Larry what makes you to come to conclusion?
Always put question mark on your post that way you may look better but not better than realtor.

Vre never goes down.

April 20th, 2010 at 8:55 pm

@Ravingbull
define freefall

April 20th, 2010 at 9:01 pm

@Vrengd
I think that Carney has decided to get on the train. It might be Barnake who is left at the station or maybe he is just at the wrong platform.
VRE never goes down – you might want to reconsider that statement if you look to last year at this time.

RavingBull Says:
April 20th, 2010 at 9:07 pm

Define freefall:

– psychologically, when the masses unlearn the myth that Vancouver prices do not go up forever

– when thousands of homes go into foreclosure over the course of a handful of months

– where MOI screams higher, breaking into double digits by summer

– where screams permeate the night sky as new owners realize they are ‘underwater’ with a mortgage larger than their home value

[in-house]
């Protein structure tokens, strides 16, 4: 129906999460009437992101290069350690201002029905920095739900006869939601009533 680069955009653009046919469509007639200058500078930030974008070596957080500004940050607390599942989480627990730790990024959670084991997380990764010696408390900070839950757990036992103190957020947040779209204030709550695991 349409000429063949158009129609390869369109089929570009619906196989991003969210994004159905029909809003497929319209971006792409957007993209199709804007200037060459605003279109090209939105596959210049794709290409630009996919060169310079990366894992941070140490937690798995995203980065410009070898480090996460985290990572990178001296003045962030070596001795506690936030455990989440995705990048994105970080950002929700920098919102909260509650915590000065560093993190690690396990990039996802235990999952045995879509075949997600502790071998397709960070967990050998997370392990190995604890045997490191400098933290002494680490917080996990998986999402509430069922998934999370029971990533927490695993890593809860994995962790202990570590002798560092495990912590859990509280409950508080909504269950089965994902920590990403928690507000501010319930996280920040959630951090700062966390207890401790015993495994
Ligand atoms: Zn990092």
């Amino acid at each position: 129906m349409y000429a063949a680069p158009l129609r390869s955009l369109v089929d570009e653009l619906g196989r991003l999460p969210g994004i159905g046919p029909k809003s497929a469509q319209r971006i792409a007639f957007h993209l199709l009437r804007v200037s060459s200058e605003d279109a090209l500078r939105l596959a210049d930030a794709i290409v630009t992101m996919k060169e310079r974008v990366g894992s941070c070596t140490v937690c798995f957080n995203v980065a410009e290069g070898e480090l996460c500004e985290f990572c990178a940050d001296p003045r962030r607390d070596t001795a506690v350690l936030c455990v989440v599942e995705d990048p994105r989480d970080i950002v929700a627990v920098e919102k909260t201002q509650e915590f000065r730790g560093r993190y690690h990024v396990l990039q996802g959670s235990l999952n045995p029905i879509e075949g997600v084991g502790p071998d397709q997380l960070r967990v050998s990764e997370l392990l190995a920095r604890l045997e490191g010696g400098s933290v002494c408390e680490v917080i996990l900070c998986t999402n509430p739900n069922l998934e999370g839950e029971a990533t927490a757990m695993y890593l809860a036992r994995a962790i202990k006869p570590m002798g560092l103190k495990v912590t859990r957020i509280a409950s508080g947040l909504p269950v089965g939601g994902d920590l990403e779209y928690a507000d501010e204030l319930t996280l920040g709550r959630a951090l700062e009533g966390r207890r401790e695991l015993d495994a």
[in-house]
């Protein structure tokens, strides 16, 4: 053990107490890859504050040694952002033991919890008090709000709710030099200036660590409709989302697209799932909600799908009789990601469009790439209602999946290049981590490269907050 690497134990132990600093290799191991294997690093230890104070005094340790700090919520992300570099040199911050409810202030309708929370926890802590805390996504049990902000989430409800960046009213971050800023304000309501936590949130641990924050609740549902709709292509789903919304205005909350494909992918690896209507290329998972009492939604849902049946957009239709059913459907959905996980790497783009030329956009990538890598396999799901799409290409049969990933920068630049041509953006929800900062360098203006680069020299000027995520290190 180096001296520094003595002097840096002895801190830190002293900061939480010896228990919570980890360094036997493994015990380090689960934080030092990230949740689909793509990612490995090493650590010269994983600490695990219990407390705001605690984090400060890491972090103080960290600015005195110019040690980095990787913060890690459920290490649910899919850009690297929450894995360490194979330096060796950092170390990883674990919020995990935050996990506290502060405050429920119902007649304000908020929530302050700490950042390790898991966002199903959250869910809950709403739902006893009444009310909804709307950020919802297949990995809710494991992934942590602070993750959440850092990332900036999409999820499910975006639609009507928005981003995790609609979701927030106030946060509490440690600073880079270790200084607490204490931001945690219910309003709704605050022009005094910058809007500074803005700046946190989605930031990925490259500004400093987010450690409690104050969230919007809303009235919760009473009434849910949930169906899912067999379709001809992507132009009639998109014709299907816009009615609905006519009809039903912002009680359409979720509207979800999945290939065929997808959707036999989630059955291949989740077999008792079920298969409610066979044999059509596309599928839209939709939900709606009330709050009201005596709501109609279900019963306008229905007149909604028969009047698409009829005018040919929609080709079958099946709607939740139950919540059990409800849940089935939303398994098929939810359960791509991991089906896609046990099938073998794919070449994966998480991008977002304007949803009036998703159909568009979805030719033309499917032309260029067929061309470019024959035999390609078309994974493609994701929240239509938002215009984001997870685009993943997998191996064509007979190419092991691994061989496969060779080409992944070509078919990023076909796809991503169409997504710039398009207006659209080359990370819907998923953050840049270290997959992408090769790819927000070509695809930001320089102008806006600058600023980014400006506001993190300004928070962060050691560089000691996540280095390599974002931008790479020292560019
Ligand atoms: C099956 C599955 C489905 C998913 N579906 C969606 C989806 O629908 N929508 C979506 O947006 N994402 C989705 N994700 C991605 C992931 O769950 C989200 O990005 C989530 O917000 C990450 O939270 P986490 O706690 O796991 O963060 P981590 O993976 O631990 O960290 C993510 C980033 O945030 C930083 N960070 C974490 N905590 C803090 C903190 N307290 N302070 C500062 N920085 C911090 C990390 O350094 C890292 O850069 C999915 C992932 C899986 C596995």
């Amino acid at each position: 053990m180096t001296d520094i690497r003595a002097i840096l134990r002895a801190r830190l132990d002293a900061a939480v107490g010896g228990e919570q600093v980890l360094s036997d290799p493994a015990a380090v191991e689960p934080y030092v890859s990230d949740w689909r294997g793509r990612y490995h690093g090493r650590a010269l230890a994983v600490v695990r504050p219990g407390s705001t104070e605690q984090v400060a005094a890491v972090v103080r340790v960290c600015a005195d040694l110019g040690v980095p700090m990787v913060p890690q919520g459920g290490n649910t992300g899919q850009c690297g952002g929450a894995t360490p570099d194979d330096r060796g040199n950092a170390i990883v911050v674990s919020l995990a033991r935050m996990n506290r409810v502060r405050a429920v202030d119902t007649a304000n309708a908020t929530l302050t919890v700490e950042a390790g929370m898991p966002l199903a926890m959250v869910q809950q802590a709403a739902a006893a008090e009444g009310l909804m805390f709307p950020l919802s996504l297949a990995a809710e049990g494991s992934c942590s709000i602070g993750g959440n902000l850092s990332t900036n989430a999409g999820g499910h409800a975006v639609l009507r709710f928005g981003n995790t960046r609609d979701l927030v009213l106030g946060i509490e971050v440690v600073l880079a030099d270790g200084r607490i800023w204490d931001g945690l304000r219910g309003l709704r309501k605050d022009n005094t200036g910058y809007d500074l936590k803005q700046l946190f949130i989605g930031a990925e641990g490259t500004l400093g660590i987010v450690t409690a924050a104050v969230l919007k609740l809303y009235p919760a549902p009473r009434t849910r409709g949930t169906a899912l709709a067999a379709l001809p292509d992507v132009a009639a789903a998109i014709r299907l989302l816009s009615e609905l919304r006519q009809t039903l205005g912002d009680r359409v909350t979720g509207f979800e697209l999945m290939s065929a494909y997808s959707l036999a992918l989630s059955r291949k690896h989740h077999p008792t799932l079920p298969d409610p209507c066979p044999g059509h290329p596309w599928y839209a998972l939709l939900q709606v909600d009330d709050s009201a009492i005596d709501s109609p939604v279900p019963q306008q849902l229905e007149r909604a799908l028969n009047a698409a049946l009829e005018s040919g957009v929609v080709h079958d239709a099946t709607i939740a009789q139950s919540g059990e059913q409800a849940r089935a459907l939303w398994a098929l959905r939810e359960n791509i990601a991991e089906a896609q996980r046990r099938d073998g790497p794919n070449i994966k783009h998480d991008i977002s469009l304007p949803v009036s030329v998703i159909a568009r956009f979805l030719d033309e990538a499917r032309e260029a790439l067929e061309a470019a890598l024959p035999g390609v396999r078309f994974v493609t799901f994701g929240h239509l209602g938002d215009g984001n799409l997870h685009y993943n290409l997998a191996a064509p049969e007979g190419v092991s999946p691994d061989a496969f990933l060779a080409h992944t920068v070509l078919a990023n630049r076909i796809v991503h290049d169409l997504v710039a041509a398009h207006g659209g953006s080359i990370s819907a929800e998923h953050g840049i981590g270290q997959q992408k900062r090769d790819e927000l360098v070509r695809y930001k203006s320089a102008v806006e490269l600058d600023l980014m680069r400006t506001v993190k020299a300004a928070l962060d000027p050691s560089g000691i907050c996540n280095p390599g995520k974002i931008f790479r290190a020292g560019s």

– where divorces ratchet up as couples with granite countertop disintegrate under financial stress

you know, stuff like that.

RavingBull Says:
April 20th, 2010 at 9:10 pm

when the city of Vancouver takes out a huge new mortgage to subsidize the cost of low income housing on the back of ‘market rent’ on half the units they had up for subsidy, and the whole olympic village blows up in their face

freefall is when thousands and thousands of construction workers are out of work by fall

freefall is what happened in:

California (7th largest economy in the world)
Most of the USA
Ireland
UK
Spain
Dubai

You know, places that had housing bubbles, where the locals felt that ‘this time/place is different” despite rents not rising with ‘values’

you know – freefall!

April 20th, 2010 at 10:21 pm

@ravingbull
whew! ok then!
I think you have covered everything except Volcanoes, finding only one sock in your drawer as you prepare for your dinner date, and running out of beer. 🙂

The problem, is that while we can and do make presumptions we will not know that we are in a real estate freefall (the traditional understanding) until after it is well in stride. Some time after the beginning which could be a number of weeks, will we then be able to say ‘yes there is trouble here’.